home loan, dancing, women wearing a pants suit to church, men
having their hair over their ears, men having facial hair, women
having short hair, cooking with wine, drinking wine in
moderation, fishing on Sunday, mowing the lawn on Sunday,
smoking, playing cards, putting your children in public school,
playing sports, mixed swimming, etc. The list can go on and on.
Some of those might seem humorous to you, but I can guarantee you
to that there are some people who will hold these differing
issues as serious matters.

How do we deal with one another? The short answer is with
"love." Let’s see how that love is to be expressed.

14:1 Now accept the one who is weak in faith, [but] not for
[the purpose of] passing judgment on his opinions. 2 One man has
faith that he may eat all things, but he who is weak eats
vegetables [only.] 3 Let not him who eats regard with contempt
him who does not eat, and let not him who does not eat judge him
who eats, for God has accepted him.

"Accept," proslambanw /
proslamban, means
to "receive." The connotation is of personal and
willing reception of the other person. Paul begins his discussion
of what it means to accept one another by using the example of
dietary restrictions, a common area of life that could cause
conflict between Jewish & Gentiles Christians.

"Weak in (the) faith" does not mean weak in
spiritual trust of salvation, but weak in understanding the full
truth of the gospel message and the freedom it allows. It is J0 B4FJg4
– "the faith."

A Jewish believer at this time would have grown up under the
Mosaic Law with its many dietary restrictions. Some of these were
already pointed out in the discussion of Acts 15. It would be
difficult for Jews to quickly abandon those restrictions and feel
comfortable eating things previously banned. Remember that even
Peter struggled with this. Acts 10:9-16 records that Peter had a
vision of an object like a great sheet being lowered from its
four corners coming down out of the sky. It was filled with all
sorts of different animals and a voice called for him to "Arise,
Peter, kill and eat!"
Peter’s response was, "By
no means, Lord, for I have never eaten anything unholy and
unclean."
The voice then called out again saying,
"What God has cleansed, no longer consider unholy."
This
vision occurred three times in preparation for Peter to
understand that the gospel message was also for the Gentiles. God
was teaching him that he was to no longer consider the Gentiles
unholy or unclean. Immediately after this, God used Peter to take
the gospel to the Gentiles. My point here is that Peter’s
initial negative reaction to the idea of eating food pronounced
unclean in the Mosaic Law would have been common among all the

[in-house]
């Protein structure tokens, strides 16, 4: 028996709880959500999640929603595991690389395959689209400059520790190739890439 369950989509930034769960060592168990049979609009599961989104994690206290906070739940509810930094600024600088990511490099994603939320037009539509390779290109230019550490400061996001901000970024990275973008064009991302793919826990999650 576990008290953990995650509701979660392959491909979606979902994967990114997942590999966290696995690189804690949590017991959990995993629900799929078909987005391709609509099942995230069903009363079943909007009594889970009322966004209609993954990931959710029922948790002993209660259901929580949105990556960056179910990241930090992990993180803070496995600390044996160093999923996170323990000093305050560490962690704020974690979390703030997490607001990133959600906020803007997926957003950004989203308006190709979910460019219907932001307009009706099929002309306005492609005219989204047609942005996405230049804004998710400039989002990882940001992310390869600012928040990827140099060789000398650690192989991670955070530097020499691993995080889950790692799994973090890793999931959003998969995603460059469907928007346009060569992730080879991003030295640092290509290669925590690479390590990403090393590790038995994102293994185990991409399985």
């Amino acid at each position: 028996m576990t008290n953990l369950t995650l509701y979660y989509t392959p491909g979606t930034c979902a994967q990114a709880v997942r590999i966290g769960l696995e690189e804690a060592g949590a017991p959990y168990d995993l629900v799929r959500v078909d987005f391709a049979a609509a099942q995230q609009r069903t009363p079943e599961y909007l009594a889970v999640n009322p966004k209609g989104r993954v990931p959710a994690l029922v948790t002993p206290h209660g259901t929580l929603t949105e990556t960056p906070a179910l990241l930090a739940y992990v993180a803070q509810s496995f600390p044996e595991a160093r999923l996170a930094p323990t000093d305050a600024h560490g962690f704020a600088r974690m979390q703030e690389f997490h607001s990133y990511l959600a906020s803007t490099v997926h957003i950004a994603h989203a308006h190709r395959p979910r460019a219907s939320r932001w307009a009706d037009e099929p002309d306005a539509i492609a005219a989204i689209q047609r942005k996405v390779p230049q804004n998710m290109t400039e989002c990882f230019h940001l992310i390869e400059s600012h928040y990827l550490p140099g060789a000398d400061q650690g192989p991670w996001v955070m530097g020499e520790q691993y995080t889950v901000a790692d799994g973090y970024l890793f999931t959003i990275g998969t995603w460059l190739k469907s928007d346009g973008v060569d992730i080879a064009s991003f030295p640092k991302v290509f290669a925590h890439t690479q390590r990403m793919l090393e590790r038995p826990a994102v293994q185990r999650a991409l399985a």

Jewish believers of that time. Paul’s comments in Galatians
2:11 tell us that Peter still struggled with the issue of diet
many years later.

Those who were "strong" in faith, in the sense they
had come to the understanding that "everything created by
God is good and nothing is to be rejected, if it received with
gratitude"
(1 Tim. 4:4) were not to pass judgement on
those who had not matured to that point yet. "Not for
passing judgement"
means to not regard with contempt.
The sense here is receiving someone "weak" in faith,
and then ridiculing him for his thoughts on the subject. If he is
weak, then he needs to be taught, and such teaching is to be done
with love and sensitivity to build him up in Christ (Eph. 4).
Passing judgement and ridiculing him does not help. The
"strong" are not to look at the "weak" as
someone to be either despised or pitied. The "strong"
are not to be self-righteous and consider themselves to be
superior to the "weak." The "weak" may not
have freedom of conscience in an area yet, but they are not
second class believers.

At same time, the "weak" are not to "judge,"
the strong for practicing their freedom. "Judge" is
from krinw / krin, meaning to
"condemn," as in "guilty of a crime". The
tendency, as we saw in Acts 15, would be for the "weak"
to demand that the "strong" restrict their freedoms and
live by their standards, which they considered to be more holy.
Those who ate only vegetables thought themselves to be better
than those who ate all things (vs. 2). Refraining from certain
foods may be a healthy diet, but it is not a more
"holy" diet. Paul said in 1 Timothy 4:1-3 that those
who demanded abstention from foods were paying attention to the
doctrine of demons. If God does not forbid something, then
neither can we based on our own preferences. If God allows
something, then so must we. The "weak" are not judge
the "strong"as being less holy or even less concerned
about holiness than themselves.

Paul gives four reasons in verses 3-12 why this judging and
condemning should not be done, and that both the
"strong" and the "weak" are to accept each
other. God accepts both. Each is God’s servant and God
sustains both. Each is to live for the Lord. God judges both.

REASON 1 for mutual acceptance: The end of verse 3 – God has
accepted both. He accepts both those that eat, and those that do
not eat. He accepts those who practice their freedom and those
who do not. If God accepts the person, then there is no godly
basis on which we can reject or judge the person. The only basis
left then is our own selfishness and self-righteousness which
elevate our personal preferences into a demanded standard of
holiness.